Studying origins and heterogeneity of adipose tissue: a novel way of understanding aetiology of obesity

Studying origins and heterogeneity of adipose tissue: a novel way of understanding aetiology of obesity

 

Despite the increased interest of preventing obesity, we know little about the origin(s) of adipose tissue. The majority of adipose tissue in our body is made up of white adipose tissue (WAT), which can be further divided into subcutaneous and visceral WAT. Increases in visceral WAT is associated with higher risks of cardiovascular diseases, type II diabetes, and hypertension while increases in subcutaneous WAT are often benign. Adipose tissue exists as individual ‘depots’ and it is known that they differ in the timing that they first appear in our body, as well as their cellular composition, gene expression profiles, and perhaps function(s). Our previous work, published in Nature Cell Biology, demonstrates that subcutaneous and visceral WAT differ in their developmental origins (Fig 2  and Fig 3), and we identified mesothelium as one novel source of visceral adipose tissue (Fig 1). We are now building on this ground-breaking finding by further addressing the significance of adipose origin(s) and heterogeneity on adipose tissue development, homeostasis, and responses under diseased conditions.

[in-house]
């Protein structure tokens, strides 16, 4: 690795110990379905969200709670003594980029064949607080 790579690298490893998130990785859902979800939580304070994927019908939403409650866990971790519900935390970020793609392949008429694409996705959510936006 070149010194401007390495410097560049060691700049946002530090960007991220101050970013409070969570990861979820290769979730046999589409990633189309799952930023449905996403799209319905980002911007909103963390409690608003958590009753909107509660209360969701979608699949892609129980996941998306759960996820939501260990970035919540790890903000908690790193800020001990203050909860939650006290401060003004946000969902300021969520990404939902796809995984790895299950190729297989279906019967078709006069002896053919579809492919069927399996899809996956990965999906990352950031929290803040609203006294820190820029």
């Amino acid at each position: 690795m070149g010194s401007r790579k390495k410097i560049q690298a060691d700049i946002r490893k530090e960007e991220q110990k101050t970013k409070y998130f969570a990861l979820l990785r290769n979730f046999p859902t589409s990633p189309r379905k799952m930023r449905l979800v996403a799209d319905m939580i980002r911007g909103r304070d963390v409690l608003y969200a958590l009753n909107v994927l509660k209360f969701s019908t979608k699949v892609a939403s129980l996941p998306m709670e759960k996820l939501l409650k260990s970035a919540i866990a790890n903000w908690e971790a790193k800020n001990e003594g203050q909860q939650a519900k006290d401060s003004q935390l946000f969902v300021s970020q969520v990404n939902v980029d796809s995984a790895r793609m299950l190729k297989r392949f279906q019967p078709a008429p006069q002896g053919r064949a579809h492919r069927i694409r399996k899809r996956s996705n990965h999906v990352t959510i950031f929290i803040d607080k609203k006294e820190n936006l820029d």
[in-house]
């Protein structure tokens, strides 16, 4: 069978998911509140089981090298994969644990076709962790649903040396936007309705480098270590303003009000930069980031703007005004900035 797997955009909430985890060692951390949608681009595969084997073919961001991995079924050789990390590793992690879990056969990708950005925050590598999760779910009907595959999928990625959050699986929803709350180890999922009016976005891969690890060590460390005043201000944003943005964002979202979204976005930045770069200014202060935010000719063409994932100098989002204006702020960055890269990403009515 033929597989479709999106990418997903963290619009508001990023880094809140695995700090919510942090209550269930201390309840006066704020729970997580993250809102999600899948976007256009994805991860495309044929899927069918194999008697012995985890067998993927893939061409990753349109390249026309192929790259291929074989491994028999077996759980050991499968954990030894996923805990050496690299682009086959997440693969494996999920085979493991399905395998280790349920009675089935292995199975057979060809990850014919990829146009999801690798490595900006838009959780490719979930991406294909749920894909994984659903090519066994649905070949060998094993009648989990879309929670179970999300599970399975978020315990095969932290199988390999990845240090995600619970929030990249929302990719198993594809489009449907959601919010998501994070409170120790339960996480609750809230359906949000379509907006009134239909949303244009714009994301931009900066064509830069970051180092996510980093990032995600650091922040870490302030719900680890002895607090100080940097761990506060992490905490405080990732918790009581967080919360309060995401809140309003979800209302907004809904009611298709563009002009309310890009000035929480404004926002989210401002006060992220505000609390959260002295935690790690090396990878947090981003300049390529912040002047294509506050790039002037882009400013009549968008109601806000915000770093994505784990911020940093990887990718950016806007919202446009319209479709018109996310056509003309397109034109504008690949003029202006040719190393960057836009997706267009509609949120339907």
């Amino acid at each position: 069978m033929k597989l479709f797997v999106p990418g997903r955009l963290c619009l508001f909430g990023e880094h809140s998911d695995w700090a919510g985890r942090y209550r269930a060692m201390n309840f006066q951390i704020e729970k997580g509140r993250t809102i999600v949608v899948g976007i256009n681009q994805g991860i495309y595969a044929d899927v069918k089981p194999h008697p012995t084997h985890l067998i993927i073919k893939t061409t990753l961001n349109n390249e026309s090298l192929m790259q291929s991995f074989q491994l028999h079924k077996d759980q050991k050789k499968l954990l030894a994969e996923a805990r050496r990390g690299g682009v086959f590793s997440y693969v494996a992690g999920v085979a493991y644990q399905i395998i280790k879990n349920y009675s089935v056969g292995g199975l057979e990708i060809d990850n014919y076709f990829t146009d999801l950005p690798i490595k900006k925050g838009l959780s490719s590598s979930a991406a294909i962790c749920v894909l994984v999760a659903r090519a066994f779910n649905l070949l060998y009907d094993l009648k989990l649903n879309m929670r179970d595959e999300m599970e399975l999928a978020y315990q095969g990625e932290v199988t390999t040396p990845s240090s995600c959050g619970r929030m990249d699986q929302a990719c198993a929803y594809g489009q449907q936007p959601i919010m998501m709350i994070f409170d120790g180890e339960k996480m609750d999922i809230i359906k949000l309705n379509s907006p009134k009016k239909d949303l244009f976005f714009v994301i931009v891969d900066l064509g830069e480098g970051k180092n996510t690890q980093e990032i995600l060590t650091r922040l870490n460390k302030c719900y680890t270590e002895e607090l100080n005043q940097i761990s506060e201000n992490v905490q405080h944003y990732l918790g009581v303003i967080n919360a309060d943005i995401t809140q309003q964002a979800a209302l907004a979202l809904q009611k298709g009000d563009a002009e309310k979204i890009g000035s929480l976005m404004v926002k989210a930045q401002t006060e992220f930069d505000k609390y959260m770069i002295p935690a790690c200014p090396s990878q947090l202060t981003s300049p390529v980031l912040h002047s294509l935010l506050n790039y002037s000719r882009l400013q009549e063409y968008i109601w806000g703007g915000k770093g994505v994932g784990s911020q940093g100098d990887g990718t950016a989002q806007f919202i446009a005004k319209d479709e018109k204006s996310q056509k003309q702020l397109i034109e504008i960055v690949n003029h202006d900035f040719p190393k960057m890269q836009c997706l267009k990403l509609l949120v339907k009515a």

Fig 1. Mesothelium covering the surface of visceral organs is one source of visceral WAT.

Fig 2. An ex vivo model of mesothelium/epididymal appendage differentiation

into adipocytes

 

 

 

Fig 3. Summary of developmental origin(s) of adipose tissue.

 

 

Principal investigator: You-Ying Chau